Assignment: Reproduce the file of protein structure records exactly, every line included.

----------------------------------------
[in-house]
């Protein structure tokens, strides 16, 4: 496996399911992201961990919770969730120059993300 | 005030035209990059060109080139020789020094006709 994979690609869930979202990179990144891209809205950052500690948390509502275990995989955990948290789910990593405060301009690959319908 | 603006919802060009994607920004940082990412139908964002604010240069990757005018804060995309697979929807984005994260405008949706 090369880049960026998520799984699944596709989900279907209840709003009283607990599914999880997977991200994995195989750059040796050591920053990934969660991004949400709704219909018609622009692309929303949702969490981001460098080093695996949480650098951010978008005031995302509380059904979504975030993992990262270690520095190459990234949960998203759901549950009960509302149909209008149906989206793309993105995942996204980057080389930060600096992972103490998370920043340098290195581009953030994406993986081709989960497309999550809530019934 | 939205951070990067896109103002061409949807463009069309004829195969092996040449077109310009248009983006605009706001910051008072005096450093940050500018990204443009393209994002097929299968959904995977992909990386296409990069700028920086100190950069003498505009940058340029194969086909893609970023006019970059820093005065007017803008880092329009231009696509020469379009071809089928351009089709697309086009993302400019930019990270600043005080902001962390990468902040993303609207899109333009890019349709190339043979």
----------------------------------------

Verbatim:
[in-house]
């Protein structure tokens, strides 16, 4: 496996399911992201961990919770969730120059993300 | 005030035209990059060109080139020789020094006709 994979690609869930979202990179990144891209809205950052500690948390509502275990995989955990948290789910990593405060301009690959319908 | 603006919802060009994607920004940082990412139908964002604010240069990757005018804060995309697979929807984005994260405008949706 090369880049960026998520799984699944596709989900279907209840709003009283607990599914999880997977991200994995195989750059040796050591920053990934969660991004949400709704219909018609622009692309929303949702969490981001460098080093695996949480650098951010978008005031995302509380059904979504975030993992990262270690520095190459990234949960998203759901549950009960509302149909209008149906989206793309993105995942996204980057080389930060600096992972103490998370920043340098290195581009953030994406993986081709989960497309999550809530019934 | 939205951070990067896109103002061409949807463009069309004829195969092996040449077109310009248009983006605009706001910051008072005096450093940050500018990204443009393209994002097929299968959904995977992909990386296409990069700028920086100190950069003498505009940058340029194969086909893609970023006019970059820093005065007017803008880092329009231009696509020469379009071809089928351009089709697309086009993302400019930019990270600043005080902001962390990468902040993303609207899109333009890019349709190339043979």